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September 16, 2010

IBM Rolls Out New Power Management Process Technology

By Ashok Bindra, TMCnet Contributor

IBM (News - Alert) has developed a new power management process technology, labeled CMOS-7HV, that allows wireless communication functions to be integrated with power management circuits on a single semiconductor chip. According to IBM, it is the company's first foray into a segment seen as critical to the development of alternative energy sources, smart buildings and new consumer devices.


IBM said that the new 180 nm CMOS process will cut production cost by about 20 percent and will enable chip designers and manufacturers to create a new class of semiconductors that are ultra-small and affordable. In short, continued IBM, these new chips will control power usage while they communicate in real-time with systems used to monitor "smart" buildings, energy grids and transportation systems.

One of the first customer for IBM’s new foundry service is wireless chip maker Wispry based in Irvine Calif. In a statement, said Jeff Hilbert, Wispry’s president and co-founder, "IBM's process pushes us closer to the holy grail of wireless -- connect any where, at any time."  He added, “By enabling more efficient power management in smart phones, IBM's technology opens up the possibility of using smaller, lighter batteries or needing less recharge time to provide the same amount of 'talk' time, video sharing or picture-snapping."

According to IBM spokesman, Wispry is in the process of taping out silicon for its chip design based on the new IBM CMOS-7HV process. However, no further details were available.

"This new process can be used to create new types of affordable wireless sensors, the kind needed to monitor and connect the smart systems coming on line in the next few years --  from alternative-energy products being developed by industrial firms to consumer companies looking to deliver mobile entertainment," commented Michael J. Cadigan, general manager, IBM Microelectronics Division. He added, "Integrating communications and power sensors on one chip cuts costs for the industry and is an example of our 'smart-planet' technology vision -- one that we back up with R&D."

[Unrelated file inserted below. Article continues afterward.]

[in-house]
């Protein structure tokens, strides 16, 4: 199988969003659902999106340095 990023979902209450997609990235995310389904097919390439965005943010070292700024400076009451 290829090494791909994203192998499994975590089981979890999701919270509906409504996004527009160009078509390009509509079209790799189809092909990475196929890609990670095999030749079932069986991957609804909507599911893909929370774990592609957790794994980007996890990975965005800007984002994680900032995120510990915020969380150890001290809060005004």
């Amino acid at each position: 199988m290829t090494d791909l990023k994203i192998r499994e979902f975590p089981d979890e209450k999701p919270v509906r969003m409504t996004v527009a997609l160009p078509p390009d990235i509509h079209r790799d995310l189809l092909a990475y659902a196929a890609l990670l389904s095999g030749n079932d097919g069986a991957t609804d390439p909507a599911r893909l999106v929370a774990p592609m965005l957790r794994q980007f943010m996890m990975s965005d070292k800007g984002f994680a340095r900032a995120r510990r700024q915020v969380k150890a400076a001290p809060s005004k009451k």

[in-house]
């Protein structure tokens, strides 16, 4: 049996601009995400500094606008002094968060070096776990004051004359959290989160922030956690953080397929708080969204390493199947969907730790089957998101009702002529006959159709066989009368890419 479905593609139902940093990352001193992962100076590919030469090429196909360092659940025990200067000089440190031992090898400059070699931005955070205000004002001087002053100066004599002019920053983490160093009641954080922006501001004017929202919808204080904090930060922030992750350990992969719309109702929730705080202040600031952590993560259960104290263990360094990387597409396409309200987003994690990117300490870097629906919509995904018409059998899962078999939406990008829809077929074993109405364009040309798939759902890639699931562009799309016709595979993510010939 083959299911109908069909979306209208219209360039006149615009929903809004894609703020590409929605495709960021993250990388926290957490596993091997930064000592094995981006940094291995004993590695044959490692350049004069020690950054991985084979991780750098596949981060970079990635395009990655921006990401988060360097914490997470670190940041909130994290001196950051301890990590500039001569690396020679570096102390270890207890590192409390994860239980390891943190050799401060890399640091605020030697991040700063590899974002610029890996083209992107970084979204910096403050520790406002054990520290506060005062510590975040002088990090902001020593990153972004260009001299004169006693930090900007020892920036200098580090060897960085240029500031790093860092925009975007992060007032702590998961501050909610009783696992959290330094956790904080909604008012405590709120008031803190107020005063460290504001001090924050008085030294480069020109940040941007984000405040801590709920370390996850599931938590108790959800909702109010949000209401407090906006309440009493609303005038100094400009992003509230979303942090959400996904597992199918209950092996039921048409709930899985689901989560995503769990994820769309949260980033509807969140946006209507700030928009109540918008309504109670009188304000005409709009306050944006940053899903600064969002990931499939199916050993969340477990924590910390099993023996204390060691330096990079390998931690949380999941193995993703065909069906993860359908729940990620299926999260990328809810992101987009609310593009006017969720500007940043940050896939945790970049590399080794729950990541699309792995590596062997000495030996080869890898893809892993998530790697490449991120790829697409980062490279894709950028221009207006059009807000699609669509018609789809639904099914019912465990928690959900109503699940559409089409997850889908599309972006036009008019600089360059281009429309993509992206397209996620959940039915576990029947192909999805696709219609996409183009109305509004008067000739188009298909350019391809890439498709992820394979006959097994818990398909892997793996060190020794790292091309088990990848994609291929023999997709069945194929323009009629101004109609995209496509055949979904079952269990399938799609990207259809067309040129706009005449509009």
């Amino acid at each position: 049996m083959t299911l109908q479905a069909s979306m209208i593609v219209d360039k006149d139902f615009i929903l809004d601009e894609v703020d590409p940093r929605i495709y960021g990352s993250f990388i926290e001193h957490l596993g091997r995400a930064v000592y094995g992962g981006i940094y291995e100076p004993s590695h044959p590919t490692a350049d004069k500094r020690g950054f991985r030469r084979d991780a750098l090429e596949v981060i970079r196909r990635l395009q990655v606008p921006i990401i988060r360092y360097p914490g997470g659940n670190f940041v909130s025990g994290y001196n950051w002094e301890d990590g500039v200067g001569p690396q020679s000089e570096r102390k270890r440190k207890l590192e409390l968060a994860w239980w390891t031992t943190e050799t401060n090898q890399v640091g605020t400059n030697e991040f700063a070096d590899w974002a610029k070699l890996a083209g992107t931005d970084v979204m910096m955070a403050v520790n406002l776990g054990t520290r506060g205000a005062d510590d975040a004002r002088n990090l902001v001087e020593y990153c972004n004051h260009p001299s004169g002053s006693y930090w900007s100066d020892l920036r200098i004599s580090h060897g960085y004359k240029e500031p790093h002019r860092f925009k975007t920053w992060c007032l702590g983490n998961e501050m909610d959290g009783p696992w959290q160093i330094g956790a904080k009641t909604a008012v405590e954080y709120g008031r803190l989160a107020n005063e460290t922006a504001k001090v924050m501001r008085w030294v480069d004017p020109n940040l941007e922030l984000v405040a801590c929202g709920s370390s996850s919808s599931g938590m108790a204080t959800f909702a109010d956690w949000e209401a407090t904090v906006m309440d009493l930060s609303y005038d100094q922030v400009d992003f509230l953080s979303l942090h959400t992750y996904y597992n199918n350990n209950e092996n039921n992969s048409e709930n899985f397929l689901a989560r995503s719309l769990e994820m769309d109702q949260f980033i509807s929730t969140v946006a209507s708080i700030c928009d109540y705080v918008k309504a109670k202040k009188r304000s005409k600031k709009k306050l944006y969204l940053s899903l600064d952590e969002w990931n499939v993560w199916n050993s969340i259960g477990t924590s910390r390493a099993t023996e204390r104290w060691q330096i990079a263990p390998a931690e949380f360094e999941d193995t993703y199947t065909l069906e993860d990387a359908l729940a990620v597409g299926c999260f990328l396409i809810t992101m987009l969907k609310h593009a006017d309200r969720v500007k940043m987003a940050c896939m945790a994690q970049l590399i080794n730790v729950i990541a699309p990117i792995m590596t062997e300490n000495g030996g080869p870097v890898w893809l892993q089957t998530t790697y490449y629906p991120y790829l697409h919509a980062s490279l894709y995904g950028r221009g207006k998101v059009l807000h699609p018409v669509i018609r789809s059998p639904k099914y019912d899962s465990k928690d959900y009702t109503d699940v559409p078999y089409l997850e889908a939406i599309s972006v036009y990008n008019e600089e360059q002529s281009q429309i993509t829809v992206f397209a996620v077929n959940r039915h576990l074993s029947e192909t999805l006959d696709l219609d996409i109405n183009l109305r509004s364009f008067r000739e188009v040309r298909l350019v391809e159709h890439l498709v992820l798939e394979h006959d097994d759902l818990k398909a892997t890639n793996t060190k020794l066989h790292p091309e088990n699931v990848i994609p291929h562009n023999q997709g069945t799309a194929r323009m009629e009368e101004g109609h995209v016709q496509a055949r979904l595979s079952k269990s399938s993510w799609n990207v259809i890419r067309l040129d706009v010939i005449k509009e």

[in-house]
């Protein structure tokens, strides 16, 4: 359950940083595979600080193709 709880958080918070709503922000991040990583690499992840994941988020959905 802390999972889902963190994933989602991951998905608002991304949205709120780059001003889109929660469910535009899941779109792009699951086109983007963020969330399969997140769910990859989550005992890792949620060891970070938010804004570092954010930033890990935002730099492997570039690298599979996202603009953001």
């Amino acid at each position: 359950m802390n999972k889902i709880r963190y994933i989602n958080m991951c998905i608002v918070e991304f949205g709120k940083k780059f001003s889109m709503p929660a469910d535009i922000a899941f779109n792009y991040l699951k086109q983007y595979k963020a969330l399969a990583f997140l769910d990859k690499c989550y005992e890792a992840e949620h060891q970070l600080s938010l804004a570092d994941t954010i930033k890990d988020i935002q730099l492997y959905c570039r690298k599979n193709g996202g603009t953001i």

The market for power-management (PM) semiconductors is about $31 billion in 2010, up a sizable 40 percent from 2009 and on track to double by 2014, according to market watcher iSuppli.

 The company's semiconductor plant in Burlington, Vt. will be the primary manufacturing location for the new technology. IBM is already accepting designs from customers and is scheduling full production for the first half of 2011.

CMOS-7HV joins IBM’s growing list of state-of-the-art chip-making processes and services that IBM Microelectronic's foundry business offers to semiconductor and electronics manufacturers worldwide. IBM Microelectronics Division’s foundry processes include silicon germanium (SiGe) technology, RFCMOS, power management technology, high-performance SOI, embedded DRAM, industry standard bulk CMOS and custom processes.

Key features of the new CMOS-7HV process include 180 nm lithography, triple-gate oxide high-voltage CMOS technology including high-voltage FETS from 20 to 50 V extendable to 120 V, shallow-trench isolation, and 150K circuit/mm2. Likewise, RF features include precision poly, diffusion and well resistors, MIM capacitors, vertical natural capacitors for high voltage use, three to seven levels of Al including thick last metal, one-time programmable (OTP) memory and wire-bond or solder-bump terminals.


Ashok Bindra is a veteran writer and editor with more than 25 years of editorial experience covering RF/wireless technologies, semiconductors and power electronics. To read more of his articles, please visit his columnist page.

Edited by Stefania Viscusi



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